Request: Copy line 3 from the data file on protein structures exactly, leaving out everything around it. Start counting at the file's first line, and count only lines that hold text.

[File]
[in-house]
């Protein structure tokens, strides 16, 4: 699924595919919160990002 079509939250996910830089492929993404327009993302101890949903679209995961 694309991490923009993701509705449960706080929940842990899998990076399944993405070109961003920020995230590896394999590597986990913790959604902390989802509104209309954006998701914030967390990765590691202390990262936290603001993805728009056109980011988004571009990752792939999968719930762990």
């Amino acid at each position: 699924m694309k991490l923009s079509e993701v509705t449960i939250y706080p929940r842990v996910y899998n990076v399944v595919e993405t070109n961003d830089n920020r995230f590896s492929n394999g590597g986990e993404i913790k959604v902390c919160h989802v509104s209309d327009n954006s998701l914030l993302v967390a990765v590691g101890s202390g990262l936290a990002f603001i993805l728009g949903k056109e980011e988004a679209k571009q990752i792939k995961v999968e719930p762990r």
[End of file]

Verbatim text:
């Amino acid at each position: 699924m694309k991490l923009s079509e993701v509705t449960i939250y706080p929940r842990v996910y899998n990076v399944v595919e993405t070109n961003d830089n920020r995230f590896s492929n394999g590597g986990e993404i913790k959604v902390c919160h989802v509104s209309d327009n954006s998701l914030l993302v967390a990765v590691g101890s202390g990262l936290a990002f603001i993805l728009g949903k056109e980011e988004a679209k571009q990752i792939k995961v999968e719930p762990r």